I strip by the spillway,
taste dawn’s copper light
in the sweet-and-sour leaves
of the sorrel weed. Whitman’s beard
unravels in pond mist.
His voice rasps through cattails.
The night his words first flared
like sparks from the page,
I said to the dark: I, too,
will indenture myself to lightning;
I, too, will trace constellations
printed on the sky’s carbon paper.
Last night a drunk friend
blamed Whitman for lighting the torch
that guided planes into Manhattan’s towers.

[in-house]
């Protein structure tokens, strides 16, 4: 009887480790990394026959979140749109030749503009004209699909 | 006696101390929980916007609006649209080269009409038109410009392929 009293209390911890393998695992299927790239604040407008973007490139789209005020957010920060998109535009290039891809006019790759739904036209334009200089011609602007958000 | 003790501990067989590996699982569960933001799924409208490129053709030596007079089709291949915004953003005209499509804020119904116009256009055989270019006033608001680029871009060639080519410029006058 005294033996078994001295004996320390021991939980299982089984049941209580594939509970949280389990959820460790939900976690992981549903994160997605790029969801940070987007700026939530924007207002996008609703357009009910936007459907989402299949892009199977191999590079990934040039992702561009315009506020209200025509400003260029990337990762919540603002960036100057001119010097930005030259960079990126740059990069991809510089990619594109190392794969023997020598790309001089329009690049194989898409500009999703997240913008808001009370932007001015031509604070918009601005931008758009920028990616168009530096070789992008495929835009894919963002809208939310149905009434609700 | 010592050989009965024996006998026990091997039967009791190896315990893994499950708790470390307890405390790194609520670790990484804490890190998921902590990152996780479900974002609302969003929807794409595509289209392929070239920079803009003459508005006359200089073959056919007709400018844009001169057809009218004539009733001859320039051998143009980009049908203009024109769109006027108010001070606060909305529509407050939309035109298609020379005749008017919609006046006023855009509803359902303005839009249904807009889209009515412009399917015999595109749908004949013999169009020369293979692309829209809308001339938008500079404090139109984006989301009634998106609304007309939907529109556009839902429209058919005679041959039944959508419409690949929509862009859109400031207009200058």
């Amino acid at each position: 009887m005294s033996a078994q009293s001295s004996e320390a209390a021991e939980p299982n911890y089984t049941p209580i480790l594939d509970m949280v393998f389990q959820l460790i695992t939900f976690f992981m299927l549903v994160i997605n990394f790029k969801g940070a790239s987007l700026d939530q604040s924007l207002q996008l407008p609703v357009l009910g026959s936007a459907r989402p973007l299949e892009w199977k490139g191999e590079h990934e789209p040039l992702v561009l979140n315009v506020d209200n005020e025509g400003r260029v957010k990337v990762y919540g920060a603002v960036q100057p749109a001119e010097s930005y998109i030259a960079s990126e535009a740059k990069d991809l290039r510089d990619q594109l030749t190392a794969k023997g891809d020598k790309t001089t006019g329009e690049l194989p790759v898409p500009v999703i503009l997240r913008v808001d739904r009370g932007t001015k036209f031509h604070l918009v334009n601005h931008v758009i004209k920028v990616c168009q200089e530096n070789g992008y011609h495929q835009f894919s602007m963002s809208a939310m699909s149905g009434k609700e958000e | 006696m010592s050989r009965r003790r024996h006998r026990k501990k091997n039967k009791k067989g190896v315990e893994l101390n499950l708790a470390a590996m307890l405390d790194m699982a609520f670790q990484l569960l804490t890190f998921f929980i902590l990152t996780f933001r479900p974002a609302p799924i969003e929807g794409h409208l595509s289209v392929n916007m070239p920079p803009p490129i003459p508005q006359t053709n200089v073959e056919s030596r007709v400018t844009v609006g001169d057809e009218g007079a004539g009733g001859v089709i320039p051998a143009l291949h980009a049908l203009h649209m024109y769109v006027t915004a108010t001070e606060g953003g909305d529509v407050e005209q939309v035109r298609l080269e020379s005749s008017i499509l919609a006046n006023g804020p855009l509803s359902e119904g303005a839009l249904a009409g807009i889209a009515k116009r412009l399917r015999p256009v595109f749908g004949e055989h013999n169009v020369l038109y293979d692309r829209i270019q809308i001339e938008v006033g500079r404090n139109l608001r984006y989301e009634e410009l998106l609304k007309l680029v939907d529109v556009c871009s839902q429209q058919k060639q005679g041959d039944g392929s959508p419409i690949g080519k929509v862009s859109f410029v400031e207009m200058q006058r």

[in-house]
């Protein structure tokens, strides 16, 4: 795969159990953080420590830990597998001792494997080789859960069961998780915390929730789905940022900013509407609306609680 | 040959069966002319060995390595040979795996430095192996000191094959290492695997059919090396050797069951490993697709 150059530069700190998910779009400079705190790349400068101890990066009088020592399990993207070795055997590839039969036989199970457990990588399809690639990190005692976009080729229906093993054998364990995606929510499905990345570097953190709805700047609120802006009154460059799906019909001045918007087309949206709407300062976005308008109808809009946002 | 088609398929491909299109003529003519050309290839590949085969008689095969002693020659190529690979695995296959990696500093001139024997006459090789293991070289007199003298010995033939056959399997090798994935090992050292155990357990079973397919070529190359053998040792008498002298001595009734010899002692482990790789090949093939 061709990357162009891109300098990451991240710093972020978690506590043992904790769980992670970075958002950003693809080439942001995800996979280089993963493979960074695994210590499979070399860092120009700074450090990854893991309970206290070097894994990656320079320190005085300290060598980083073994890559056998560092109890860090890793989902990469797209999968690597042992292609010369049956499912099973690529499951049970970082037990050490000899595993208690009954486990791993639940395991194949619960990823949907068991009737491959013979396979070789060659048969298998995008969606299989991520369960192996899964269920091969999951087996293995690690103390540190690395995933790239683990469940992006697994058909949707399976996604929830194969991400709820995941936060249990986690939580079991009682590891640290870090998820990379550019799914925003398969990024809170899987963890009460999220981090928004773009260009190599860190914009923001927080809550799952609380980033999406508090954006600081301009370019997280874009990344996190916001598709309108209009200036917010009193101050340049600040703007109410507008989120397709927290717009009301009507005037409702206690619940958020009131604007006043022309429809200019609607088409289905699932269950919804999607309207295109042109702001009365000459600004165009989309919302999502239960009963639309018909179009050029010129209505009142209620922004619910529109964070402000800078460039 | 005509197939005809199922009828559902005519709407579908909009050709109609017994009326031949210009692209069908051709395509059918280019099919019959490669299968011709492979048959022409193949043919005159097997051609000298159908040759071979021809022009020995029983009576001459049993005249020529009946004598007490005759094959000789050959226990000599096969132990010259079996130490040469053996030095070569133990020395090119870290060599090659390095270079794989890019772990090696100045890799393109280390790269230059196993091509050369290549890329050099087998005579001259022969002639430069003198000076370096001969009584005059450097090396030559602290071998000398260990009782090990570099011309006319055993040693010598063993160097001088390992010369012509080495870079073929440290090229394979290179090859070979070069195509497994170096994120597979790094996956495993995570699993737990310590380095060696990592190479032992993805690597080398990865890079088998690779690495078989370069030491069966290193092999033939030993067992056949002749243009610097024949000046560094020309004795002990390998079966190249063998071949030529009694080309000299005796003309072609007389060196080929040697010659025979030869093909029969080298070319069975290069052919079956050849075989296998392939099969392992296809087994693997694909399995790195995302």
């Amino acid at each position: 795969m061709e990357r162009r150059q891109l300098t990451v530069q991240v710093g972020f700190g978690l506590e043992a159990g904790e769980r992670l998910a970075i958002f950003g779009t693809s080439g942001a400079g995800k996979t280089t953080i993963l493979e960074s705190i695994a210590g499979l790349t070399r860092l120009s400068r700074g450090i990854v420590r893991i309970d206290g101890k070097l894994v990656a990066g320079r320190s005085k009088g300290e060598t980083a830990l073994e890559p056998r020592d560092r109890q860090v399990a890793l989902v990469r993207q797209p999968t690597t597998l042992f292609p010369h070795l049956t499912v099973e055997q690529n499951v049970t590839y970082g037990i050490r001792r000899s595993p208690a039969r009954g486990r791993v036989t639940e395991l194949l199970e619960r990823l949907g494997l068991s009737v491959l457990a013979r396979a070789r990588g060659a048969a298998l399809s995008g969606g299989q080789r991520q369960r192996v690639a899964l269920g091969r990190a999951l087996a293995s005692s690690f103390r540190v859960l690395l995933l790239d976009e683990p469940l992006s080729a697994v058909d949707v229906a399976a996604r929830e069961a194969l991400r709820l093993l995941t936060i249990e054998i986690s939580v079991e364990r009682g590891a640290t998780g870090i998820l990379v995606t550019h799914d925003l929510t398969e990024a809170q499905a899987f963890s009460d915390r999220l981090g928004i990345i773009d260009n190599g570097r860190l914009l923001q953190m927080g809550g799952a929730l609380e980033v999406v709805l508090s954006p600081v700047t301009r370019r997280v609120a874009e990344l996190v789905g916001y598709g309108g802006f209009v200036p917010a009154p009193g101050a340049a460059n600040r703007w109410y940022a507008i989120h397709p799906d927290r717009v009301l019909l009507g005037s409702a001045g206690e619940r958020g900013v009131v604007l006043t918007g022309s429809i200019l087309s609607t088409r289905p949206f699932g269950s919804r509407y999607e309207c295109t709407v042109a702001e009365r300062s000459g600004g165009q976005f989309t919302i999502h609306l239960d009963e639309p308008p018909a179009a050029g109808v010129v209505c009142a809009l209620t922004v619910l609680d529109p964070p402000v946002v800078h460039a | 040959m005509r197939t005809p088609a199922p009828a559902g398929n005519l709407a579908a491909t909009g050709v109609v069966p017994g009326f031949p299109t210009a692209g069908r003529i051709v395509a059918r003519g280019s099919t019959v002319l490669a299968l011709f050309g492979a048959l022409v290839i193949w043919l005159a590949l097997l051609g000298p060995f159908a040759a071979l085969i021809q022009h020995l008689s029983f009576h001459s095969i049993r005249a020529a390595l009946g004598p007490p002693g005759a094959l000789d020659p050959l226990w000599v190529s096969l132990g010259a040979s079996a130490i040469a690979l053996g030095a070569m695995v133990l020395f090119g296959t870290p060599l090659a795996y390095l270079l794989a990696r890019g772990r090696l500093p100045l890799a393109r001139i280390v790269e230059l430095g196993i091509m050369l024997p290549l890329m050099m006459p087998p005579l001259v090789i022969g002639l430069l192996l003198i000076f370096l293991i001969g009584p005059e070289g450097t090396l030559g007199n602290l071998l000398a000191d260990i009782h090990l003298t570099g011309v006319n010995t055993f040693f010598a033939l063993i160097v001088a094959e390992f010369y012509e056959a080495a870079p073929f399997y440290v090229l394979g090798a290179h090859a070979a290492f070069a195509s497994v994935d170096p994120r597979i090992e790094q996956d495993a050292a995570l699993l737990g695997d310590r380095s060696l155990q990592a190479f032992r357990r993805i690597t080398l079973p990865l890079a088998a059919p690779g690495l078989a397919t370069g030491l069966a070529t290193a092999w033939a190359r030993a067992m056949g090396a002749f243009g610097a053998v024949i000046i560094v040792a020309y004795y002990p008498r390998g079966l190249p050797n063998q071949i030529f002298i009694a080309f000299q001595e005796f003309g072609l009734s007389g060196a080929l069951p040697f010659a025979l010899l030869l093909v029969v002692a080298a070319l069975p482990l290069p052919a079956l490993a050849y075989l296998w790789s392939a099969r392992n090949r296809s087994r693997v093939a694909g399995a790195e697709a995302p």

This morning Canada geese squawk
like radio talk show hosts
before skidding into pond scum.
A bass snaps at a dragon fly
suturing the air with blue thread, its wings
shimmering like stained-glass splinters.
In the hush between waves,
the mist whispers:
I know they claim I’m blind
as the cloud erasing itself
on water, as the moon
with a gray eye patch.
I know they claim I no longer shoot
sunlight out of me
against sunlight breaking into me.
But I, too, am a sun
pacing streets that are hospitals,
writing letters home for the dead.
When mist clears, a muskrat slips
from the willow bank, unfurls
its signature on water.
The sun prints a line
with its boot soles across the pond
for anyone to follow.
By Henry Hart
Recipient of the 2010 Carole Weinstein Poetry Prize
First published in Blackbird Spring 2010
Vol. 9 No. 1
Copyright © 2010 by Henry Hart